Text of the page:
After two and a half seasons with Baie-Comeau Drakkar, Meloche was traded on December 21st, 2015 to the Gatineau Olympiques. The move signaled a rebuilding phase for Drakkar as they were having a historically bad season in the QMJHL. They received three pieces back in the trade including two first rounders and also gave Meloche a chance to shine on a contending team.
Meloche has one more season of junior eligibility left before he makes the jump to professional hockey. The Avalanche are high on the young defenseman who plays a well rounded game with a ferocious demeanor. The organization is weak on defensemen who play on the right side after trading away Kyle Wood and Stefan Elliott and is putting a lot of faith in Meloche.
Most Improved: J.T. Compher, C, University of Michigan (Big Ten)
There was a lot of question whether Compher would sign with the Avalanche or play one more year of college hockey and having the opportunity to pick his team next summer. Compher quickly put an end to all speculation by signing an entry-level deal on April 25th before heading to Russia to represent Team USA in the World Championship.
Compher’s breakout season concluded with a disappointing loss to the eventual champion in the quarterfinals. After being named captain last summer, Compher rewarded the program with 63 points in 38 games – second highest on the team and behind only freshman phenom Kyle Connor.
Overachiever: Andreas Martinsen, RW, Colorado Avalanche (NHL)
Martinsen started off the season with the Rampage but was called up early November after ten games in the AHL. The Norwegian got off to a good start with eight points in his first 25 NHL games but eventually cooled off and only scored three in his remaining 30. Earlier in the season, Martinsen shuffled back and forth between the third and fourth lines playing an energy role. Fans became accustomed to his bone-jarring hits but as the season progressed he became a liability in his own zone. The Avalanche have some decisions to make about their bottom-six next season and Martinsen could see himself as the odd man out.
Underachiever: Brandon Gormley, D, San Antonio Rampage (AHL)
Once regarded as a top-five pick in the 2010 draft, Gormley fell to 13th where the Phoenix Coyotes thought they got the steal of the draft. He made his professional debut with the Portland Pirates and immediately contributed points but struggled at the NHL level. After 32 NHL games with the Coyotes, he was traded to the Avalanche for similarly struggling prospect Stefan Elliott.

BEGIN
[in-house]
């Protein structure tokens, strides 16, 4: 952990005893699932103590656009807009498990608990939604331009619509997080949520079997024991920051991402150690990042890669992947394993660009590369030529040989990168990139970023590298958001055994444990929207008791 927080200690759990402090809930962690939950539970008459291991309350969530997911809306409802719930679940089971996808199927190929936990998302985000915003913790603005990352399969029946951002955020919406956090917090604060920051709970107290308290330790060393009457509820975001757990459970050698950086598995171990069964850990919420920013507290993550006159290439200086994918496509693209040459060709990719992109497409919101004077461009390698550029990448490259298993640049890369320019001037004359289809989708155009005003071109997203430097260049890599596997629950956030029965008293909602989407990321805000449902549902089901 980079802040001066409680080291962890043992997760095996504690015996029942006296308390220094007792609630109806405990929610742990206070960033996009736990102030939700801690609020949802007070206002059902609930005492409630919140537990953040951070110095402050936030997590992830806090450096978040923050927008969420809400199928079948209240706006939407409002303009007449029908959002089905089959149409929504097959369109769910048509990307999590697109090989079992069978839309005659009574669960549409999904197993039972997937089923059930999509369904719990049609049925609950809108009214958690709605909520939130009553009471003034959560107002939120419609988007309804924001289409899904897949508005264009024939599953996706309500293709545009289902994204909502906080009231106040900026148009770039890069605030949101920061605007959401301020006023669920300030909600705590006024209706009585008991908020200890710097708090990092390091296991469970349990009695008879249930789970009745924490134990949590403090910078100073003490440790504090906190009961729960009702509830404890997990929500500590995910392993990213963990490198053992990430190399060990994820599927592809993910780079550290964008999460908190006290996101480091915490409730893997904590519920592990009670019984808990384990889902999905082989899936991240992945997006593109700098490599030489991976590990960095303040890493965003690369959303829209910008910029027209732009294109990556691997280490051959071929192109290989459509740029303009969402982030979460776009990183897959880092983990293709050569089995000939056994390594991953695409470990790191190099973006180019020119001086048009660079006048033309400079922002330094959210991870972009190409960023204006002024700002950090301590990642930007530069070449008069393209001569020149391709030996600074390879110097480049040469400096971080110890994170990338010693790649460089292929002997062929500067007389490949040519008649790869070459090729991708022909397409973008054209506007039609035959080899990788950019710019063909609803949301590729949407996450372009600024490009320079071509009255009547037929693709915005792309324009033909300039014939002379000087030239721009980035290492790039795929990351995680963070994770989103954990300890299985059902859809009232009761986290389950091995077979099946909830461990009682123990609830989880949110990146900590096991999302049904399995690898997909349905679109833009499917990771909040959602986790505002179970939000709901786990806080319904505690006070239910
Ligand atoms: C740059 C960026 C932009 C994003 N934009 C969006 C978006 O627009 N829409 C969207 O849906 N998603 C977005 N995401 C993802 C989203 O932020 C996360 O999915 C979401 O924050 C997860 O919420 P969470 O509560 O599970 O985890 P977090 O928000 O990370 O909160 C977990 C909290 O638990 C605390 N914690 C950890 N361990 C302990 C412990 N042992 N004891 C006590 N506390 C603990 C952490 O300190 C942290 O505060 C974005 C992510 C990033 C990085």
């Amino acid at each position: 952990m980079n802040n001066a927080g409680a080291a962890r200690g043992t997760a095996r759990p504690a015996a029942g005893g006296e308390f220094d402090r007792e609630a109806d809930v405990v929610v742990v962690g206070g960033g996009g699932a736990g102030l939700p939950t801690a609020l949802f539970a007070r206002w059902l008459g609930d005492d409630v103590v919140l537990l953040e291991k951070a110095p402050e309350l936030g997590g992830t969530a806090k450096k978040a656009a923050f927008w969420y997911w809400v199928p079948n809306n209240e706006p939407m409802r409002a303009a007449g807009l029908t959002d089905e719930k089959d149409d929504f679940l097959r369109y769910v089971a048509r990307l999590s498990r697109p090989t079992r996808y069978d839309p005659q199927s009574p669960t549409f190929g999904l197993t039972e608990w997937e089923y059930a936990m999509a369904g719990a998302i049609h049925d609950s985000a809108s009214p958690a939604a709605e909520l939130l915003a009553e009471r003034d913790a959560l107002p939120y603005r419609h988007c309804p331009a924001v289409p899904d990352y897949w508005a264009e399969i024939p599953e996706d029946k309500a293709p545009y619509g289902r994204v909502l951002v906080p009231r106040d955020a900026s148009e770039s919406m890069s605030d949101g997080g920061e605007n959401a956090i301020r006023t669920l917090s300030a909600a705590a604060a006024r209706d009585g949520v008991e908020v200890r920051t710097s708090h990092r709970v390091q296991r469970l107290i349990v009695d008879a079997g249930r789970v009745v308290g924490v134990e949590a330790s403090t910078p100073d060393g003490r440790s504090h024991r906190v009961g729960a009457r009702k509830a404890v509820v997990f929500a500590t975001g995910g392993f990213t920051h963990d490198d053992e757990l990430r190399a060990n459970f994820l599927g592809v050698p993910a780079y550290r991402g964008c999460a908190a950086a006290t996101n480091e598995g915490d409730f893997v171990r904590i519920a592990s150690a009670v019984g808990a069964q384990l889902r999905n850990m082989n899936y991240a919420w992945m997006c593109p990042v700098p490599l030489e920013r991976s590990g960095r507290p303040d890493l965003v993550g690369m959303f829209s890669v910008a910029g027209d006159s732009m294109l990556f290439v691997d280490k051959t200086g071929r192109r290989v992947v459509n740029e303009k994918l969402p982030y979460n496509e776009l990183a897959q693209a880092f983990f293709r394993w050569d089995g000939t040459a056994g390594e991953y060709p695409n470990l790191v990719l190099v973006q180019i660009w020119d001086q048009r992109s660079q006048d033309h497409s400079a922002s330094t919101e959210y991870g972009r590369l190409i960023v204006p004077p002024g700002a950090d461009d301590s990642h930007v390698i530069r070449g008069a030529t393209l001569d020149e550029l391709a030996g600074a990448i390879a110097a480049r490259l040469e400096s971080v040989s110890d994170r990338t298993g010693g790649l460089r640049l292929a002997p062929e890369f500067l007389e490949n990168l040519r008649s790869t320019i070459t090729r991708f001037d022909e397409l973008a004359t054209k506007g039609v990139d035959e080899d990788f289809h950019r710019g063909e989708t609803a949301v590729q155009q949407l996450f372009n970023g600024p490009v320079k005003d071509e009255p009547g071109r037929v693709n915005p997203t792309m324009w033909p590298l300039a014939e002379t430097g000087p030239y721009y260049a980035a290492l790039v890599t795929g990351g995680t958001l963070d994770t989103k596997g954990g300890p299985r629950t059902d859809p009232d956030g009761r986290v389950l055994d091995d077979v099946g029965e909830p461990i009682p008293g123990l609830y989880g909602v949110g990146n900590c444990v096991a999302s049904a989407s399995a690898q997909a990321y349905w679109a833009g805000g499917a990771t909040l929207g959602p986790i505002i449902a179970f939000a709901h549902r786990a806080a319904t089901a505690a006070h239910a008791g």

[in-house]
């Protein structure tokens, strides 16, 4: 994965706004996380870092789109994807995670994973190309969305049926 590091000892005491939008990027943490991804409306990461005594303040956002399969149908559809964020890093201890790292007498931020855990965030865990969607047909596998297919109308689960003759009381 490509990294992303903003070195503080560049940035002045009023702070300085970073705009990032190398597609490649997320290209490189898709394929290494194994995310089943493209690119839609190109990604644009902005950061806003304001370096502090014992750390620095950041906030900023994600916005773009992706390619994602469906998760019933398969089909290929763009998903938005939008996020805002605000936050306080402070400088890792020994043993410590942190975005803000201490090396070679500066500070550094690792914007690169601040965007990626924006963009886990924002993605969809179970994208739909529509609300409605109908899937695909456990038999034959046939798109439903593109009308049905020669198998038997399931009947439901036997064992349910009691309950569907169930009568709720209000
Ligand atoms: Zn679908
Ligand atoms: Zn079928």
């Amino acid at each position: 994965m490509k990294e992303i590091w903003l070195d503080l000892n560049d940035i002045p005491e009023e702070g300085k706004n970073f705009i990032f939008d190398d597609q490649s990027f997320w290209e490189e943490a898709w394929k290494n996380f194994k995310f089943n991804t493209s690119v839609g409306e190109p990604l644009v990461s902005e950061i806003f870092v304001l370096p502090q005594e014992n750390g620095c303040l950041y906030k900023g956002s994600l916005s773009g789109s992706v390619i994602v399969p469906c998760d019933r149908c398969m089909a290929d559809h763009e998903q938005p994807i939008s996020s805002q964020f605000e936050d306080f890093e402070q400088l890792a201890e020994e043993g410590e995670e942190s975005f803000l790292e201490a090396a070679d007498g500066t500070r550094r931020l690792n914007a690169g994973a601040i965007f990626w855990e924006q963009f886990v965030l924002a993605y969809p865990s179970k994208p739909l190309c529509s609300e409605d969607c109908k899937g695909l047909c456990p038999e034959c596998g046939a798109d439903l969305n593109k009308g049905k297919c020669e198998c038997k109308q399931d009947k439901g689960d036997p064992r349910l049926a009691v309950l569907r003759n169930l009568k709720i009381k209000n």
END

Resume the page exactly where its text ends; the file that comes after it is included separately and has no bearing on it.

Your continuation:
Roy thought a change of scenery was what Gormley needed to kickstart his game but in 26 games with the Avalanche he was demoted to the AHL where he finished the season. He is unlikely to be qualified by the Avalanche as they have a plethora of up and coming defensemen who will be competing for limited available positions on the Rampage blue line.
Highest Risk/Reward: Andrei Mironov, D, Dynamo Moscow (KHL)
When the Avalanche selected Mironov in 2015 they knew he had just recently signed a two-year extension to stay in the KHL. They also knew they would no longer hold his rights in 2017. It was a risk the organization felt safe taking as the 21-year old Moscow-born defenseman has extensive international and professional experience at his young age. If the Avalanche are able to convince Mironov to join the team at the conclusion of the 2016-17 KHL season, he immediately slots in as the team’s 6th or 7th defenseman.
Prospect of the Month
2015 third-round pick J.C. Beaudin is second on his team in playoff scoring with 19 points in 15 games, one point ahead of 2015 ninth overall pick Timo Meier, playing on the top line for the Rouyn-Noranda Huskies. The Huskies breezed through the first two rounds of the QMJHL playoffs only losing once, to the Blainville-Boisbriand Armada. Beaudin had two points in game six to clinch the next series against the Moncton Wildcats. The Huskies will now face the Shawinigan Cataractes for the President Cup and a chance to represent the QMJHL in the Memorial Cup tournament.